End Stops on MiniRambo?

I know that the Rambo supports the dual endstops and auto squaring. But does the Mini-Rambo with the non-dual endstop firmware support endstops on X and Y? The firmware Ryan included on the board I bought has Homing functionality enabled, and I’ve activated it a few times and had the gantry run into the end and grind on the belt until I could get to it.

If I were to install end stops and wire them up to the board, would the firmware know to stop when it hit them? Or would I have to rebuild and re-flash the firmware to enable it?

If they are working, what about wiring two endstops up in series between the two sides of the machine for a poor mans auto squaring? As long as the machine is nearly square, I wouldn’t have too much wear on the belt.

  • The non-endstop software has the min endstops available by default, the maxes are disabled in configuration.h. Note that things are not going to stop when hitting an endstop unless you are currently homing, and if you home all the Z will drop down into your table until physically restrained or you hit an E-stop. To use them to home a machine you'd ask for a home X and home Y separately. That's why we typically don't bother to use them for CNC operations, you almost never need to go to 0,0,0.
  • Not likely to work... Even in series there's nothing to stop the side that hit first while driving to the other side. If you're out of square it's easier and safer to mount hard stops and pull the machine square manually against them before powering up the steppers. (Better yet is to square the machine during assembly. :))
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I squared the frame to within an inch of its life when I assembled it. But at 36x60 inches, there is enough play between the sides for the two ends of the gantry to get out of square if it gets pushed around when not in use.

Any suggestions on how to print and install hard end stops?

I’d use pieces of wood, you just need something that sits in the way when moving the (unpowered) gantry to a fixed position. Don’t move things too fast, the steppers will act as power emitters and can provide more oomph than your controller expects.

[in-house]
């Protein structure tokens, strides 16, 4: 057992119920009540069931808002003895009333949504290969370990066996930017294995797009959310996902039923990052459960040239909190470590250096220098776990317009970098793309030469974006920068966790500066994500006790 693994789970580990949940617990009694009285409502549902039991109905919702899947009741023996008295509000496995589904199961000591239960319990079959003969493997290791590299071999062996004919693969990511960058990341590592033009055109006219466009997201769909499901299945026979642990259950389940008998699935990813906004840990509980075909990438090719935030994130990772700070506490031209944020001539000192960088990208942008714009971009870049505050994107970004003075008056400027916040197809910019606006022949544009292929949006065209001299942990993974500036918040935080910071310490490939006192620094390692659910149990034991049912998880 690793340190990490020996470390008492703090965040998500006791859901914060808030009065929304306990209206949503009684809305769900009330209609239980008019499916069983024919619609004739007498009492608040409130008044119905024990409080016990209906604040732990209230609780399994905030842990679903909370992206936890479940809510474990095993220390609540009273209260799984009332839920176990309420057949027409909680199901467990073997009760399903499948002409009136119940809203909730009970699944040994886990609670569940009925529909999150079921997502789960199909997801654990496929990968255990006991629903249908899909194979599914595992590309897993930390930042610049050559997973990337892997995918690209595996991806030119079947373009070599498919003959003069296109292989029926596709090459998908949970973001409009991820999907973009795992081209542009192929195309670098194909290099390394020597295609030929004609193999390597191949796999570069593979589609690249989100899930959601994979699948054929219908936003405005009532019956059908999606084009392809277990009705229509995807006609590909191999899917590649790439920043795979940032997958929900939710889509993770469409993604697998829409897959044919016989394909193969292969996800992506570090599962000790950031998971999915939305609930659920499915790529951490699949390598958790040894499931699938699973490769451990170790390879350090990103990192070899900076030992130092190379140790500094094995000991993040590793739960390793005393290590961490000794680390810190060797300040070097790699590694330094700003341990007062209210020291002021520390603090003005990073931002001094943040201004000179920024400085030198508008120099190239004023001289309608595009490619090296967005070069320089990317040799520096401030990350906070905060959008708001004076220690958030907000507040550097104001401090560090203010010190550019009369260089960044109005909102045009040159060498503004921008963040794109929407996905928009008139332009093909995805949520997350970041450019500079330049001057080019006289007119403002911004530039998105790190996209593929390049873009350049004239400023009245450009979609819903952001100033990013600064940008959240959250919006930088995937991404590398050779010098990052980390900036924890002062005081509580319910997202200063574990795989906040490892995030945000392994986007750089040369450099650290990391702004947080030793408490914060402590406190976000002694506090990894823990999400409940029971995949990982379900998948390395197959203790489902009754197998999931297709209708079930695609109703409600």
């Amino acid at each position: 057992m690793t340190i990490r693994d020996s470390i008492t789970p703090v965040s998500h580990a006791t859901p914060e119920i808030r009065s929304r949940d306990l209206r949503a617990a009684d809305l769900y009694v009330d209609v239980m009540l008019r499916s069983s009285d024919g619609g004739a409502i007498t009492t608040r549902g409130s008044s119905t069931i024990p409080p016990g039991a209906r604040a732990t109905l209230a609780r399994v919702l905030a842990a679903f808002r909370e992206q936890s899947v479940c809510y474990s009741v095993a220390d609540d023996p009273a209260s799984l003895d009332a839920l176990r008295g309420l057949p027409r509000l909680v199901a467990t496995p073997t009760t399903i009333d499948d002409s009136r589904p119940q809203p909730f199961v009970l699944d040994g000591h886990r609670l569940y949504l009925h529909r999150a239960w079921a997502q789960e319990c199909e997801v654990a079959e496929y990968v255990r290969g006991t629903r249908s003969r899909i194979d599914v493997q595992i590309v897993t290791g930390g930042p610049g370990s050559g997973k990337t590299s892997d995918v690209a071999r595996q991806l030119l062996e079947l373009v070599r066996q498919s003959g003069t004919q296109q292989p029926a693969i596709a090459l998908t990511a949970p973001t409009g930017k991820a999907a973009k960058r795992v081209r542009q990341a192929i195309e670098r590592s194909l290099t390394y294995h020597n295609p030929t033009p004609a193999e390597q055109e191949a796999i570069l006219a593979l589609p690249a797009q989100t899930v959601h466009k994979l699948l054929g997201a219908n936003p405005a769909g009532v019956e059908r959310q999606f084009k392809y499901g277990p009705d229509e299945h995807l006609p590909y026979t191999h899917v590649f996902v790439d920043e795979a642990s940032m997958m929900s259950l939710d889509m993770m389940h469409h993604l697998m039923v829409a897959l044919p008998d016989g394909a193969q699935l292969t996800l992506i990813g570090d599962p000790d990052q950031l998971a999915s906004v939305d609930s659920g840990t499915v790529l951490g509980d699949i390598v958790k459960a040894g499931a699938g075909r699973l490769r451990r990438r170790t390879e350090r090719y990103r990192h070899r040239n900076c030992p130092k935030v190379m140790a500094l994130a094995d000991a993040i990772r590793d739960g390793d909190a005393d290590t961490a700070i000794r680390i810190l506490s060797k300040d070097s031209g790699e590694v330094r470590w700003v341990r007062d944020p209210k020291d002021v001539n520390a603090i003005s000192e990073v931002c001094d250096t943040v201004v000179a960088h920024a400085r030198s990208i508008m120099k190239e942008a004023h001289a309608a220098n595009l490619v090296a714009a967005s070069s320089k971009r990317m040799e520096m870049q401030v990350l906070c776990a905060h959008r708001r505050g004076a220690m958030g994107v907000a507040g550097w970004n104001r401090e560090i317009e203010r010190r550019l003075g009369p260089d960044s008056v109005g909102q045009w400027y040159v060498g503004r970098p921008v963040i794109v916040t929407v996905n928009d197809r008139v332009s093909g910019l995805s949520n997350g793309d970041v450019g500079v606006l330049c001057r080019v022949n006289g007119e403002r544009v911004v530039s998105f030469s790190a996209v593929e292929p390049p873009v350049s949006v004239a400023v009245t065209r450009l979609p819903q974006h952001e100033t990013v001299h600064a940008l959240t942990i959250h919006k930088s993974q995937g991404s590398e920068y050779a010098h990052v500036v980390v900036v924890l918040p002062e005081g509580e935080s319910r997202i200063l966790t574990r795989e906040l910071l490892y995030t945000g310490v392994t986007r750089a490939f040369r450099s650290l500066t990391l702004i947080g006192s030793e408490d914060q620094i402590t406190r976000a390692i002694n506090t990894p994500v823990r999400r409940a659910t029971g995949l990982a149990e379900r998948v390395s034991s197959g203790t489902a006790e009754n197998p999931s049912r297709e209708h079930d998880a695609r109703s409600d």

So, with the hard stops in place, move the gantry to 0,0 and pull both ends of the X and Y axis to the stop. While holding it like that use something like Repetier-Host or your display to move the Z up a couple of mm. That energizes the steppers and it should stay.

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This would mean having multiple pieces of wood that are all exactly the same size (or at least 2 pairs that are the same size), right? Since the gantry doesn’t move all the way to the corners anyways (the center and Z-axis are in the way), it seems like printing and clamping stops onto the pipes would work.

Ding! I just realized the point you were making here. Unless the end stop switch is accompanied by a hard stop that prevents the gantry end from moving, it would just blow through the end stop switch and keep going. My brain is moving slow this afternoon.

Both my machines only have endstops on one end. I have hard stops on the other side at the square position. If the other side hits first, it just skips steps until the endstop side catches up. Other way around there’s a gap, so I manually twist the geared pulley to drive it into position. Endstops have been enabled from the beginning. Steppers are in series though.

That sounds like what I was thinking. Only difference is that I was thinking of hard stops on both sides with end stop switches attached to each. That way it can square up either way. Once one side hits the hard stop, it will close the switch, but that won’t register until the other side also hits the stop and trips the switch.

Probably not good for the switches.

In what way? Electrically or mechanically?

I am planning on using something like this for squaring mine. I can print multiple things much more precisely than I can cut them. https://www.thingiverse.com/thing:2519039

Mechanically.

What is your concern re: the switches? The limit switches I have have a fair bit of play in the leaf portion. Enough that You should be able to situation them so that they strip right before the gantry impacts the hard stop. That should minimize any physical stress on them, shouldn’t it?

No. You are betting on a very imprecise method to stop within 1mm or so? Just use hard stops by hand, switches are going to do no good only on one side.